China began returning to work on Wednesday, as the Chinese New Year holiday came to an end. Chinese state media marked the occasion by rolling out a publicity blitz focusing on Xi Jinping’s “strategic blueprint for China”: the “four comprehensives.” In a country where political catchphrases are collected and held up as irrefutable truths, the concept deserves a close look from anyone curious about what direction Xi Jinping will lead the Party and China.
The “four comprehensives” – comprehensively constructing a moderately prosperous society, comprehensively deepening reform, comprehensively governing the country according to the law, and comprehensively using strict governance of the Party – are not in themselves new concepts. Each has been mentioned before. China-watchers will remember that “comprehensively building a moderately prosperous society” was an emphasis of the 18th Party Congress where Xi officially assumed power; “comprehensively deepening reform” was the title of the 2013 Third Plenum decision; and “comprehensively governing the country according to law” was the subject of the 2014 Fourth Plenum decision. What is new is rolling the “four comprehensives” together into one statement – and holding that statement up as authoritative Party guidance for China’s future development.
People’s Daily trumpeted the “first authoritative definition” of the “four comprehensives” in a lengthy article on released online late Tuesday night (and unabashedly called the article a must-read for anyone interested in understanding how the Party will govern China). People’s Daily notes that the term itself was first used by Xi in a December speech in Jiangsu. The phrase has been cemented as a new political slogan after being repeated in various speeches since.Enjoying this article? Click here to subscribe for full access. Just $5 a month.
As the report notes, these four concepts are just the tip of the iceberg – each is interconnected to a series of interlocking goals. The first time Xi mentioned “comprehensively constructing a moderately prosperous society,” for example, he called it a step toward realizing the Chinese dream of the great rejuvenation of the Chinese nation. “Comprehensively deepening reform” is seen as crucial to perfecting “socialism with Chinese characteristics” and Party governance; rule by law and strict Party discipline are closely linked to these goals as well.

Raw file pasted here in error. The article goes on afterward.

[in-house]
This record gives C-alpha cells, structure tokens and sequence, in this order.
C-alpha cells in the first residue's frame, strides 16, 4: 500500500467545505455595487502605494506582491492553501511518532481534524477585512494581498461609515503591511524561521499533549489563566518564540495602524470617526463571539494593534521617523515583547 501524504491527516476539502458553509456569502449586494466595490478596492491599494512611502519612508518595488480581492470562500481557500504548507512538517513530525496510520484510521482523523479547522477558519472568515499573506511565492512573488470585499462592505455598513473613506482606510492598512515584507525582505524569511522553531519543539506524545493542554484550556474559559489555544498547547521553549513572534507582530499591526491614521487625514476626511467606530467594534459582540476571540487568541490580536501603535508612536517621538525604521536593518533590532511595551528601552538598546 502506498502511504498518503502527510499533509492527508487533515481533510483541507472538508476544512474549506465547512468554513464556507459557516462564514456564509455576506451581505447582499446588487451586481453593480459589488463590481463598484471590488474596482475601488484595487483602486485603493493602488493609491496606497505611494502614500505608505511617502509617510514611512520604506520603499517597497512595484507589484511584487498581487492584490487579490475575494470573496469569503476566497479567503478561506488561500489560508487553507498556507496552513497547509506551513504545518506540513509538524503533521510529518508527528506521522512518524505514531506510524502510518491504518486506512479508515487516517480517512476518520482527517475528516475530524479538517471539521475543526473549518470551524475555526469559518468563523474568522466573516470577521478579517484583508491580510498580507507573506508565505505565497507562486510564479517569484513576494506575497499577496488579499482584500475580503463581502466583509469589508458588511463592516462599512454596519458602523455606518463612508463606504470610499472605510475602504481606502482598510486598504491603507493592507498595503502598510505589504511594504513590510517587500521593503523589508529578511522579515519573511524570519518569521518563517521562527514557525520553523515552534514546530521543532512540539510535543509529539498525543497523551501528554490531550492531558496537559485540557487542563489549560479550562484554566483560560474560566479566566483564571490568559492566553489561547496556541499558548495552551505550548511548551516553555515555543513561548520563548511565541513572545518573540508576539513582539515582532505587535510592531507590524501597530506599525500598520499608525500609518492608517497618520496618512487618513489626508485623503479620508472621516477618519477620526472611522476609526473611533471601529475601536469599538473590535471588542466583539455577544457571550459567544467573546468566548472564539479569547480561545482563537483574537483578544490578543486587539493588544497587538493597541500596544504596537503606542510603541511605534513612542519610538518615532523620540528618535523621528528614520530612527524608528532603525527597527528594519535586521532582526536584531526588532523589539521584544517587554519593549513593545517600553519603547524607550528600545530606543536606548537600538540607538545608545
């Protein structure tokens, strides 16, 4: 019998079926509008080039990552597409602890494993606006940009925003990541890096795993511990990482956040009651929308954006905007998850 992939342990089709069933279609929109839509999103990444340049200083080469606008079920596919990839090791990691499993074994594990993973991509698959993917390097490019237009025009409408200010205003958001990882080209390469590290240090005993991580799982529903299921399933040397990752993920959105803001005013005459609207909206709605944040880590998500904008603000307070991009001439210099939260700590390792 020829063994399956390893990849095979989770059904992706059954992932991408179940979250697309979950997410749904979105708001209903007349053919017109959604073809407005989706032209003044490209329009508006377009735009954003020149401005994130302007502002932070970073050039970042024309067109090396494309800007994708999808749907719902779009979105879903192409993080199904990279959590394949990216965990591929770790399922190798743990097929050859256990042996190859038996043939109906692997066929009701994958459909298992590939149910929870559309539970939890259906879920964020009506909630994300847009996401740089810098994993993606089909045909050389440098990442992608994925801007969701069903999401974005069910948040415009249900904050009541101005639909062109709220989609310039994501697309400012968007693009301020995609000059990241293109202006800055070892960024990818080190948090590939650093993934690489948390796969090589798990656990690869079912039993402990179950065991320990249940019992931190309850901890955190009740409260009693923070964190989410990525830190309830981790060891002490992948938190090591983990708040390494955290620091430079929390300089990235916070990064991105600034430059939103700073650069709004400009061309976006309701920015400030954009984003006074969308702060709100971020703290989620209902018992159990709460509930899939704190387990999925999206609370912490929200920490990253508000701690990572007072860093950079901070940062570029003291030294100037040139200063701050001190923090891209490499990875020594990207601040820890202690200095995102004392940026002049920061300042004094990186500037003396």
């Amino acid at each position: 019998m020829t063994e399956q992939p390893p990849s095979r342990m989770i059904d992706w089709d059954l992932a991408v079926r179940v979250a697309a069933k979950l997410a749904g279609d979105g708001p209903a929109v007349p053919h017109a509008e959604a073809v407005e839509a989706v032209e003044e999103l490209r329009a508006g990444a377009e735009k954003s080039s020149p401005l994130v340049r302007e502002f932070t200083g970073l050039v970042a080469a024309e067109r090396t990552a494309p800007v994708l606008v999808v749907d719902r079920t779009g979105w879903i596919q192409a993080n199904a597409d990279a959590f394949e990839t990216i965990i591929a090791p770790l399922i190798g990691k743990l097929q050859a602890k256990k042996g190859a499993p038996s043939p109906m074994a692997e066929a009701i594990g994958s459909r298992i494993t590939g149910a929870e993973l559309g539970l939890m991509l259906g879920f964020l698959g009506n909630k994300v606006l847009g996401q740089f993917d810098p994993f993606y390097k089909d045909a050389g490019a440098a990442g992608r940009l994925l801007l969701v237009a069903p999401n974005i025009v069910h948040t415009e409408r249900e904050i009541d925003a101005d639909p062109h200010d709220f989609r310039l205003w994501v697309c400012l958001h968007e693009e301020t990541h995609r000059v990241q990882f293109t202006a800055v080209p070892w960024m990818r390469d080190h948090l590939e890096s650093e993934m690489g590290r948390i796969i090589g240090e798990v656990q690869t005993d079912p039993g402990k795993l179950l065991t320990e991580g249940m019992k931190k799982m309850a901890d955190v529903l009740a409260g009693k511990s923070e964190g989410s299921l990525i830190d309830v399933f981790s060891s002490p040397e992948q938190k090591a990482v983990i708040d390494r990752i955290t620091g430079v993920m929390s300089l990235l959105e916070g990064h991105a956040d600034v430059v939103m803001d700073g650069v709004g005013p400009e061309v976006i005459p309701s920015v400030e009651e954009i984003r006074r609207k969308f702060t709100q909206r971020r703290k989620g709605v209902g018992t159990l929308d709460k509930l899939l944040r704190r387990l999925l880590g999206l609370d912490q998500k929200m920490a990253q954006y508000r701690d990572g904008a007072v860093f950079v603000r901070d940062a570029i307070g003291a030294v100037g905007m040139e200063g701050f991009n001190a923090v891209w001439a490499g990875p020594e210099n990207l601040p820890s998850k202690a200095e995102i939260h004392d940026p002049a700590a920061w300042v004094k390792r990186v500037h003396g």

Another article in People’s Daily (the first of a planned series) notes that the “four comprehensives” are Xi’s “strategic plan for leading the great rejuvenation of the Chinese nation.” This pieces frames the four comprehensives as guidance for China as it enters a new phase of development, with new challenges – a wealthier country, but with a low per capita GDP and wealth inequality issues; the environmental and resource issues that come along with a rapid rise in prosperity; a complex security environment at home and abroad; the need to modernize governance. The “four comprehensives” are the goals for a China already well along in its journey toward being fully developed.
The main theme being struck in Chinese media is that these goals represent a new commitment to solving governance issues as opposed to simply pursuing economic development. This point comes through even in a far briefer English-language write-up supplied by Xinhua: “The ‘Four Comprehensives’ come as China pays greater attention to improving governance following the economic miracle.”
According to People’s Daily, the “four comprehensives” represent the “necessary choice” to pay greater attention to the “systemic, holistic, and complementary” relationship between development and growth. Even the most economically-minded of the “four comprehensives” is described as inseparable from governance issues – “fairness and justice” (not just rising incomes) are also parts of a “moderately prosperous society.”
There are undertones of this focus on justice in the concept of “scientific development” championed by Xi’s predecessor, Hu Jintao. Despite Hu’s love of the term, “development” in the economic sense remained the central goal of his administration. The promises of equitable and sustainable development (especially in the environmental sense) turned out to be mere lip service.
The difference here may be that Xi genuinely sees governance issues (particularly corruption) as a major threat to the continued rule of the Party. That may well provide enough incentive for real changes to the way the Party governs the country – including how it redresses grievances. The question, as I’ve noted before, is how far Xi can go in solving governance and social justice issues without compromising on the central goal of maintaining absolute Party rule in all sectors of society. If the “four comprehensives” are any indication, by the end of Xi’s term, we should finally have an answer.